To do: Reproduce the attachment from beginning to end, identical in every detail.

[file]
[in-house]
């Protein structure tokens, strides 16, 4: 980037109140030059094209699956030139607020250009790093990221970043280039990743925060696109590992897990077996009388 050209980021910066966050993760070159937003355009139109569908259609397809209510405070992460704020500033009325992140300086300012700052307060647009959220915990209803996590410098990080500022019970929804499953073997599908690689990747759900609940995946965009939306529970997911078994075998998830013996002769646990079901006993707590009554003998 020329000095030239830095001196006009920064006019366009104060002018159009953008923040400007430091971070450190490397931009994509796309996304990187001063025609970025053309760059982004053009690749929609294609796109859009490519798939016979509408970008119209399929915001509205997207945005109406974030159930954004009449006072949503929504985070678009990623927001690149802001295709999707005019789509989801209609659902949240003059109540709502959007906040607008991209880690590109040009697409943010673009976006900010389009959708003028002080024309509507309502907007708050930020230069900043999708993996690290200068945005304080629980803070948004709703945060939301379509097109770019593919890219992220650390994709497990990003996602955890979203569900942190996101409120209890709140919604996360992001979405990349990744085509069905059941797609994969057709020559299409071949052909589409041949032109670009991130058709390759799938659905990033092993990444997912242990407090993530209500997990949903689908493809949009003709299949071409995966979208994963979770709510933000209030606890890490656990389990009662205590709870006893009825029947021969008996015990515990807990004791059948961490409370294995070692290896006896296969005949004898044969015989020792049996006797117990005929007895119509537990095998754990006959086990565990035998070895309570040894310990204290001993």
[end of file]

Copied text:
[in-house]
């Protein structure tokens, strides 16, 4: 980037109140030059094209699956030139607020250009790093990221970043280039990743925060696109590992897990077996009388 050209980021910066966050993760070159937003355009139109569908259609397809209510405070992460704020500033009325992140300086300012700052307060647009959220915990209803996590410098990080500022019970929804499953073997599908690689990747759900609940995946965009939306529970997911078994075998998830013996002769646990079901006993707590009554003998 020329000095030239830095001196006009920064006019366009104060002018159009953008923040400007430091971070450190490397931009994509796309996304990187001063025609970025053309760059982004053009690749929609294609796109859009490519798939016979509408970008119209399929915001509205997207945005109406974030159930954004009449006072949503929504985070678009990623927001690149802001295709999707005019789509989801209609659902949240003059109540709502959007906040607008991209880690590109040009697409943010673009976006900010389009959708003028002080024309509507309502907007708050930020230069900043999708993996690290200068945005304080629980803070948004709703945060939301379509097109770019593919890219992220650390994709497990990003996602955890979203569900942190996101409120209890709140919604996360992001979405990349990744085509069905059941797609994969057709020559299409071949052909589409041949032109670009991130058709390759799938659905990033092993990444997912242990407090993530209500997990949903689908493809949009003709299949071409995966979208994963979770709510933000209030606890890490656990389990009662205590709870006893009825029947021969008996015990515990807990004791059948961490409370294995070692290896006896296969005949004898044969015989020792049996006797117990005929007895119509537990095998754990006959086990565990035998070895309570040894310990204290001993």